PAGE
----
Wednesday, January 4, 2012
People only know what you tell them. They may observe or sense that something is off, but in the end its still a secret. And it eats at you. Even though the issues weren't mine, I carried the shame and embarrassment. I felt people would look at me differently if they knew how messed up our home had become. I wondered if they would question my integrity and morals because of his integrity breaches and moral failures. So I kept a secret from as many people as possible. And I had to. He was my husband and I couldn't publicly air his dirty laundry. I had to honor him, and protect him. After all, love covers a multitude of sins. Or at least that was what I told myself.
A select handful of people knew, and I'm grateful that I had the courage to tell them. Because I needed help. I needed support. I needed encouragement. I needed prayers. The weight of that secret could have torn me apart without my friends knowing. When my heart was broken, I was frustrated, or I didn't think I could handle one more thing happening, they were there. They kept me from falling apart. They carried some of the weight. But they were the only ones that understood the intensity of the issues tearing our lives apart.
On the day he died of a drug overdose, I had a secret. The secret killed him, but how could I share it now? Was I ready? How do I air his dirty laundry at the funeral meant to honor his life? How do I explain to his parents that he died when they had no idea how sick he was. And then there is my step daughter. What would life be like for her, if everyone knew the truth of how he died? Its hard enough for her to stand in the funeral home, staring at pictures of a life she can never again have, glancing across the room at the shell of what once was her hero; but to know everyone knew the secret? I couldn't do it. Personally, I wasn't ready. I carried the shame of his addiction. I felt "guilty by association."
So I didn't say. I can imagine the confusion people must have had. The questions of how a young 38 year old husband and father could now be lying in a casket. But I did what was right for my family. I wanted to honor Jonathan. His addictions may have killed him, but I would not let them define him. I wanted my daughter to be free to grieve and deal with the loss without being concerned about people talking bad about her dad. And I needed time to process. I needed to process what had just happened, what we just lived through, and gain strength to share what was secret for so long.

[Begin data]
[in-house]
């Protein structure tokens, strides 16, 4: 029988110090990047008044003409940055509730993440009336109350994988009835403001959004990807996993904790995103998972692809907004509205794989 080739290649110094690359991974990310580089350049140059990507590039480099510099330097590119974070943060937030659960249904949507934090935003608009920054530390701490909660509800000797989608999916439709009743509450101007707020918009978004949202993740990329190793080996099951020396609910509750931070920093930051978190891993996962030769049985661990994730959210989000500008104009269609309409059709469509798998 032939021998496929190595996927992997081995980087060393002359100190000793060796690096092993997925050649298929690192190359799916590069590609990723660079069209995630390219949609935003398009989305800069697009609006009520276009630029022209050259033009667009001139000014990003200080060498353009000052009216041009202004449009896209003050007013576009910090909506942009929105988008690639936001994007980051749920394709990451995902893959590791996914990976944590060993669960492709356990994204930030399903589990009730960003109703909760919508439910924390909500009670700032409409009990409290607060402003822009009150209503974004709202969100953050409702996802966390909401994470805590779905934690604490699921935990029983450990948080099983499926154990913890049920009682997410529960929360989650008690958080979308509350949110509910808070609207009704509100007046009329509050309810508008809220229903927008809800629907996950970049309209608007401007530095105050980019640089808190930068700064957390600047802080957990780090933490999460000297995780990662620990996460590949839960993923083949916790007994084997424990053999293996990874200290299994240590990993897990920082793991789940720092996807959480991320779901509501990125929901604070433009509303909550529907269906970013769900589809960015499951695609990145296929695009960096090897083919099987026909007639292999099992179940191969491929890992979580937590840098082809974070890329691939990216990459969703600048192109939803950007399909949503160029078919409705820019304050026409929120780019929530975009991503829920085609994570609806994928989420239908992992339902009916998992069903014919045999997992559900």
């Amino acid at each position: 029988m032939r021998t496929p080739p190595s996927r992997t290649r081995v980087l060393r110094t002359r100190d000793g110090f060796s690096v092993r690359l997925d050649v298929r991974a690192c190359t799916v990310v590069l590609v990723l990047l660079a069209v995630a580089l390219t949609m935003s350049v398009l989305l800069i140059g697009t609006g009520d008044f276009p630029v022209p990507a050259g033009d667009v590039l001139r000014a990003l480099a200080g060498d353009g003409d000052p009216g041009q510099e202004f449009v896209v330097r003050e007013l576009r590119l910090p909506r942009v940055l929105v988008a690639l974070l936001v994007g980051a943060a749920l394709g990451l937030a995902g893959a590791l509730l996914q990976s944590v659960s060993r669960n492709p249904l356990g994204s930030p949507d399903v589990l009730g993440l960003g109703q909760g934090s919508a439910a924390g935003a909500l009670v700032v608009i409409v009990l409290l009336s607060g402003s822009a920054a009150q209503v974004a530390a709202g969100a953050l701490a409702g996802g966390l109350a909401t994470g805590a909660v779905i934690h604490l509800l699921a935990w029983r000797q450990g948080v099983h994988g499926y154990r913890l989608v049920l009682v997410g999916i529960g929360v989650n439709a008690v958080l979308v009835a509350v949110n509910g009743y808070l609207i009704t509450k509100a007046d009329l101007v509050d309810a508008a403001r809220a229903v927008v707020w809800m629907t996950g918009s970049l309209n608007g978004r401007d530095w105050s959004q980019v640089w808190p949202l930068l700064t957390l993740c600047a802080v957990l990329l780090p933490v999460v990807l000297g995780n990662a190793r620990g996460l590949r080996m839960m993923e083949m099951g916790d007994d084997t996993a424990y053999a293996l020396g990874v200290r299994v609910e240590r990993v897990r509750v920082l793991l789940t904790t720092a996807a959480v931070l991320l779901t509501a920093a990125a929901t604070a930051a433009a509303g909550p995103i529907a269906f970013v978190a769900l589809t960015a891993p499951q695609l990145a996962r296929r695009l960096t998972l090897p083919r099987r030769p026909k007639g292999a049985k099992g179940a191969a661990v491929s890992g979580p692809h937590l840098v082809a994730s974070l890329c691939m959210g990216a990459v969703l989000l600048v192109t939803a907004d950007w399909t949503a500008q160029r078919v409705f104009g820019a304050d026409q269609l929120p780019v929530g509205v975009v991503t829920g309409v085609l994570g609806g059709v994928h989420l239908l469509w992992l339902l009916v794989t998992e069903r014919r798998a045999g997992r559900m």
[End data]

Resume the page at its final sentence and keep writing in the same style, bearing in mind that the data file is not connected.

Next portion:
And even though I didn't have the issues, I always felt that people would judge me for his actions. If he was addicted to drugs and alcohol wouldn't I have been involved? Perhaps they would even judge the kind of wife I was, because of his problems. When they asked what happened at the funeral home, I simply said, "We don't have all the answers yet, the autopsy report hasn't come back yet." And that was true. Of course several government agencies needed the actual cause of death, and as I told them, I felt this need to say, "But I don't live my life that way."
Isn't it sad that I would feel the shame, even though the actions weren't mine? It seems ironic but thats what happens. As wives, as mothers, we feel a need to protect. I still feel the weight of the secret, even though I'm much more open about sharing what happened. I have had time to process, and I know that someone out there needs to hear my story, so they can make it through theirs. I'm careful who I share with, and what I share. But I've learned that secrets destroy. I can not cover up his sins, his addictions, and his issues any longer. But even as I share, I can honor him, and his memory. I can help women find strength. I can be free!
A secret is bondage. It ties you to the very thing you most want to be free of. There is power in sharing and reaching out. The power comes from exposing the secret. What secrets are you carrying today? I encourage you, find a safe person to share them. Don't carry that weight, to take on another person's burden. Speak it out and find freedom. I have.